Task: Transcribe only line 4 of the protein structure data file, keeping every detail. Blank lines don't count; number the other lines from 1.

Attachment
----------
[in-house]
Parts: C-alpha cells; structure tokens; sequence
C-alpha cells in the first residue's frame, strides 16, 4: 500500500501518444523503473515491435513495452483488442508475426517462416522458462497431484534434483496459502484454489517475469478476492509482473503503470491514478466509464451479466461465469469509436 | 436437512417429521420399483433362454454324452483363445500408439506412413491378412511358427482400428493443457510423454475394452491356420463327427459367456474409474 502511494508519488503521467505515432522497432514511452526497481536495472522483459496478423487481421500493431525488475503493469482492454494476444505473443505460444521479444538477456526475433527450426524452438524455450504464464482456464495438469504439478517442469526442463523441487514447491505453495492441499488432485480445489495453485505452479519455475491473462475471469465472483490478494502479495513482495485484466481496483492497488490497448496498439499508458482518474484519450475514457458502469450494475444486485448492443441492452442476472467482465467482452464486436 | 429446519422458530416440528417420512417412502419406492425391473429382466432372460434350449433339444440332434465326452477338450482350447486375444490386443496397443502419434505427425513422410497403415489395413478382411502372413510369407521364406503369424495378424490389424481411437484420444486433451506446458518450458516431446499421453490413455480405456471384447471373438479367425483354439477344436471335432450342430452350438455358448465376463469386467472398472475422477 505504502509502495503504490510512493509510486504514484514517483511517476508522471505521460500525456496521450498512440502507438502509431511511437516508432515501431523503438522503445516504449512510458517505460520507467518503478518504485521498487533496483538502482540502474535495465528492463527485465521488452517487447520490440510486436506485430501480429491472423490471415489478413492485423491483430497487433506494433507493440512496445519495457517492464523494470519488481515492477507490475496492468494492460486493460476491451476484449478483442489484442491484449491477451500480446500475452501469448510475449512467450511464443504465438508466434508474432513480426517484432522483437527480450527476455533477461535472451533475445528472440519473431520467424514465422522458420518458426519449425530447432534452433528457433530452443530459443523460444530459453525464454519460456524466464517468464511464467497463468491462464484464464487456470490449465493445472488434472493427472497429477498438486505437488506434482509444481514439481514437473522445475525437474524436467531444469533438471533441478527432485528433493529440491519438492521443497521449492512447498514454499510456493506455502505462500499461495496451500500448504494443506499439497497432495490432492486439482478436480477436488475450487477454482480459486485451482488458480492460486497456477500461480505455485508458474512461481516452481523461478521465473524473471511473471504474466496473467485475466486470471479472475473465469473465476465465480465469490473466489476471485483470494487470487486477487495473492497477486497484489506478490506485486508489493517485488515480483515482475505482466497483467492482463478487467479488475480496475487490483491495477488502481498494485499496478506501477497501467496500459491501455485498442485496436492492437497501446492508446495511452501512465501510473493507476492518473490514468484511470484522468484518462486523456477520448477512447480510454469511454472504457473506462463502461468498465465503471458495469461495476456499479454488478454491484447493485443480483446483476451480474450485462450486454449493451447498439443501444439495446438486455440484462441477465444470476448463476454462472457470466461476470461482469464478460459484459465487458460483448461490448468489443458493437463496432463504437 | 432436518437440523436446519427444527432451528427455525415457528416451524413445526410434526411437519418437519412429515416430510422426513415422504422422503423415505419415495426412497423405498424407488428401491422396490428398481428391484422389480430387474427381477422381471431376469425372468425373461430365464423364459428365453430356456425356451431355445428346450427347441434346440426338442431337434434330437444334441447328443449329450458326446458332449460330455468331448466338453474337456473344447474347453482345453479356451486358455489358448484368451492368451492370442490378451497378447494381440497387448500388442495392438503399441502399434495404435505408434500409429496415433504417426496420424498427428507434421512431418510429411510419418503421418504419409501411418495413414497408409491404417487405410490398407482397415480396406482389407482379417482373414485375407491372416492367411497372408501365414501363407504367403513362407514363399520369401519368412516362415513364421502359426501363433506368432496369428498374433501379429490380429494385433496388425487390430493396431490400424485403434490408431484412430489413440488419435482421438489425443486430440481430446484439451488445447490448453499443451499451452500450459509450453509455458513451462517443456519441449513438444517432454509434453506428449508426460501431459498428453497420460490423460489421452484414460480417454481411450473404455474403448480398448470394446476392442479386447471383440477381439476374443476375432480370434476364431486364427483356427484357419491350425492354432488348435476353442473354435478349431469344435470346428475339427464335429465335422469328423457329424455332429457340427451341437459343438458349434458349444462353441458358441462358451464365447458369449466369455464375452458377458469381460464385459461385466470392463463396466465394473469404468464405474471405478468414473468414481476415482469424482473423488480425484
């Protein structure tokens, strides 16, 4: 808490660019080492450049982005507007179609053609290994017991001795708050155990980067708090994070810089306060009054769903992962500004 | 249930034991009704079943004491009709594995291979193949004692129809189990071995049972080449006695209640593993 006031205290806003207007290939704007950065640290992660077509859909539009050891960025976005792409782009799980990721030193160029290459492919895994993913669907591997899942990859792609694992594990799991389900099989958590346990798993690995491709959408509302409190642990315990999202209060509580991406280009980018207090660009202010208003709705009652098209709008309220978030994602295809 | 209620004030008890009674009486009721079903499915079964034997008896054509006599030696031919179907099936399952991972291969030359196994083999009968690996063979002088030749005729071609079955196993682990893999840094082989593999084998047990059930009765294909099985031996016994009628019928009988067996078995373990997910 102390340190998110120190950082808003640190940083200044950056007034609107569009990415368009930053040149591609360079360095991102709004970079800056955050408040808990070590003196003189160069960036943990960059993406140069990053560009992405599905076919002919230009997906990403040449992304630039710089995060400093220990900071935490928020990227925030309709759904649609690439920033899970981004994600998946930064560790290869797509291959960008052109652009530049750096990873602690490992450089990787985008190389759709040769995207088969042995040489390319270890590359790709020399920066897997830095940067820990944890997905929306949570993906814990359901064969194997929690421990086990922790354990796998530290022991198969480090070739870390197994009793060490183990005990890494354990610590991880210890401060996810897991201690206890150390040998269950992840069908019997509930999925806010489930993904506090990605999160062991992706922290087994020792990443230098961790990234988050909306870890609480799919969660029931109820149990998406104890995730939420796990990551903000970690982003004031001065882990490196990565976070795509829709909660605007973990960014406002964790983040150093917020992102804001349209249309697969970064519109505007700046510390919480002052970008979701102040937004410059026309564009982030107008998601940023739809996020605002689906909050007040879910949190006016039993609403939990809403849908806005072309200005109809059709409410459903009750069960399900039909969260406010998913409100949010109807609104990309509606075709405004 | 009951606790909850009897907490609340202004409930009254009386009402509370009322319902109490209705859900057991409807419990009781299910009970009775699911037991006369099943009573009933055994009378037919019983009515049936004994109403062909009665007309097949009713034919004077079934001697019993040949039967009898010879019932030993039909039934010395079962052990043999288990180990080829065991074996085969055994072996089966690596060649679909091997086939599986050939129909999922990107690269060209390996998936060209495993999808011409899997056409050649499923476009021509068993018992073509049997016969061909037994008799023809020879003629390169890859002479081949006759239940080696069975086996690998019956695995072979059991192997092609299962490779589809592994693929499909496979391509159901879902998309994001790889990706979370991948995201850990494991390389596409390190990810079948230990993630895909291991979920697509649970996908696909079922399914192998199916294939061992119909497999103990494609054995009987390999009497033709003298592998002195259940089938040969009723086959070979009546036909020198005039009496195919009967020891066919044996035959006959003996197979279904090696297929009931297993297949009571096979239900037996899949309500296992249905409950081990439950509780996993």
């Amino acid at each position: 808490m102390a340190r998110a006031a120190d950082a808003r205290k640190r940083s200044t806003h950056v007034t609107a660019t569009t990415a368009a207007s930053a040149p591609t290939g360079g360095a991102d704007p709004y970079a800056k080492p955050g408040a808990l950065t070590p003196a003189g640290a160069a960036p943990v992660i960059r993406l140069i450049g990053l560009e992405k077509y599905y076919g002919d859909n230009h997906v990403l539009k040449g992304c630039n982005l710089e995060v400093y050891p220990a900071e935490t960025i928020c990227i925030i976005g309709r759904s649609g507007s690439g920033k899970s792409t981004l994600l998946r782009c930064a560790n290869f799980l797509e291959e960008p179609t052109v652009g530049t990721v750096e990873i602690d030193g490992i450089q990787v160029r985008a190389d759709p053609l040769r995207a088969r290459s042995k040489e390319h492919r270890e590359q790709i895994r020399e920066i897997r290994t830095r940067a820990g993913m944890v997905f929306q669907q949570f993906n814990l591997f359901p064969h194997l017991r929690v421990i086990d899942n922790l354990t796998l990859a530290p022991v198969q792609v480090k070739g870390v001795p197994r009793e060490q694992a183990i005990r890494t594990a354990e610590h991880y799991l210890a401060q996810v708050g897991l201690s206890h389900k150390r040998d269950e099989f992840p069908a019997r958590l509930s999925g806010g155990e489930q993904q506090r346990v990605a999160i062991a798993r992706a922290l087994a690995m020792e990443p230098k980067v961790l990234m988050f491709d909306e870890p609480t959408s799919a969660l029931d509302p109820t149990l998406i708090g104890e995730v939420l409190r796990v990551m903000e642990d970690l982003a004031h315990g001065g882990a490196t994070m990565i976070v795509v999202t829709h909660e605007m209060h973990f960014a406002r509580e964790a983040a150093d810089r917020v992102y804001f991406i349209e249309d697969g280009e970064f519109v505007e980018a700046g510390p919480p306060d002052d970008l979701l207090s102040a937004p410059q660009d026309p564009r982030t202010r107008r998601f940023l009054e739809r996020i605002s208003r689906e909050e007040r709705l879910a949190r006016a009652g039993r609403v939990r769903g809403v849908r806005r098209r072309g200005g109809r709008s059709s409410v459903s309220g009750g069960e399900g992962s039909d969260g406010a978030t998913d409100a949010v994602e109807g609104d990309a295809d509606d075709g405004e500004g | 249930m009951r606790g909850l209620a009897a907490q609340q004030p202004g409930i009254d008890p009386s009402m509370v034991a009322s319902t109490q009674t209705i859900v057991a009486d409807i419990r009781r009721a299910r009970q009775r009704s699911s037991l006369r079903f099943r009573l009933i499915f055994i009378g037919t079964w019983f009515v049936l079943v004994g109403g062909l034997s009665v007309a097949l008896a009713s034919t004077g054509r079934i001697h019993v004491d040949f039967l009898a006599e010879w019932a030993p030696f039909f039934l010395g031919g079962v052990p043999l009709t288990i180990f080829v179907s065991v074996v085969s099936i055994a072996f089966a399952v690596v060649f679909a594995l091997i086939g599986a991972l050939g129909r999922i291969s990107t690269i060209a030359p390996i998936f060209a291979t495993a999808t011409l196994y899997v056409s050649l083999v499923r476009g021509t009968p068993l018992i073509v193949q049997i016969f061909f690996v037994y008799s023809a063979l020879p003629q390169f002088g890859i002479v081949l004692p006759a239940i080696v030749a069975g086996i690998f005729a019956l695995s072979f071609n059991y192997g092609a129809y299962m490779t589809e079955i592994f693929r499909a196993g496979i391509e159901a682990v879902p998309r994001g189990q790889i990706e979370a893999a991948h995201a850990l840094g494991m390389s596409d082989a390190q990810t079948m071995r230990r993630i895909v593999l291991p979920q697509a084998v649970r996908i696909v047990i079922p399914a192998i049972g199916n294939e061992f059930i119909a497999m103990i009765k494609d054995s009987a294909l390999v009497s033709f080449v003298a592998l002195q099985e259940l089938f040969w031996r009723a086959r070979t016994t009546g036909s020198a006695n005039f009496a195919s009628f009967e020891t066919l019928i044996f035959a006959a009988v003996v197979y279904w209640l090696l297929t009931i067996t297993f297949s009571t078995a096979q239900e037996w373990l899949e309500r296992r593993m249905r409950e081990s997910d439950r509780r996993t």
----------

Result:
């Protein structure tokens, strides 16, 4: 808490660019080492450049982005507007179609053609290994017991001795708050155990980067708090994070810089306060009054769903992962500004 | 249930034991009704079943004491009709594995291979193949004692129809189990071995049972080449006695209640593993 006031205290806003207007290939704007950065640290992660077509859909539009050891960025976005792409782009799980990721030193160029290459492919895994993913669907591997899942990859792609694992594990799991389900099989958590346990798993690995491709959408509302409190642990315990999202209060509580991406280009980018207090660009202010208003709705009652098209709008309220978030994602295809 | 209620004030008890009674009486009721079903499915079964034997008896054509006599030696031919179907099936399952991972291969030359196994083999009968690996063979002088030749005729071609079955196993682990893999840094082989593999084998047990059930009765294909099985031996016994009628019928009988067996078995373990997910 102390340190998110120190950082808003640190940083200044950056007034609107569009990415368009930053040149591609360079360095991102709004970079800056955050408040808990070590003196003189160069960036943990960059993406140069990053560009992405599905076919002919230009997906990403040449992304630039710089995060400093220990900071935490928020990227925030309709759904649609690439920033899970981004994600998946930064560790290869797509291959960008052109652009530049750096990873602690490992450089990787985008190389759709040769995207088969042995040489390319270890590359790709020399920066897997830095940067820990944890997905929306949570993906814990359901064969194997929690421990086990922790354990796998530290022991198969480090070739870390197994009793060490183990005990890494354990610590991880210890401060996810897991201690206890150390040998269950992840069908019997509930999925806010489930993904506090990605999160062991992706922290087994020792990443230098961790990234988050909306870890609480799919969660029931109820149990998406104890995730939420796990990551903000970690982003004031001065882990490196990565976070795509829709909660605007973990960014406002964790983040150093917020992102804001349209249309697969970064519109505007700046510390919480002052970008979701102040937004410059026309564009982030107008998601940023739809996020605002689906909050007040879910949190006016039993609403939990809403849908806005072309200005109809059709409410459903009750069960399900039909969260406010998913409100949010109807609104990309509606075709405004 | 009951606790909850009897907490609340202004409930009254009386009402509370009322319902109490209705859900057991409807419990009781299910009970009775699911037991006369099943009573009933055994009378037919019983009515049936004994109403062909009665007309097949009713034919004077079934001697019993040949039967009898010879019932030993039909039934010395079962052990043999288990180990080829065991074996085969055994072996089966690596060649679909091997086939599986050939129909999922990107690269060209390996998936060209495993999808011409899997056409050649499923476009021509068993018992073509049997016969061909037994008799023809020879003629390169890859002479081949006759239940080696069975086996690998019956695995072979059991192997092609299962490779589809592994693929499909496979391509159901879902998309994001790889990706979370991948995201850990494991390389596409390190990810079948230990993630895909291991979920697509649970996908696909079922399914192998199916294939061992119909497999103990494609054995009987390999009497033709003298592998002195259940089938040969009723086959070979009546036909020198005039009496195919009967020891066919044996035959006959003996197979279904090696297929009931297993297949009571096979239900037996899949309500296992249905409950081990439950509780996993």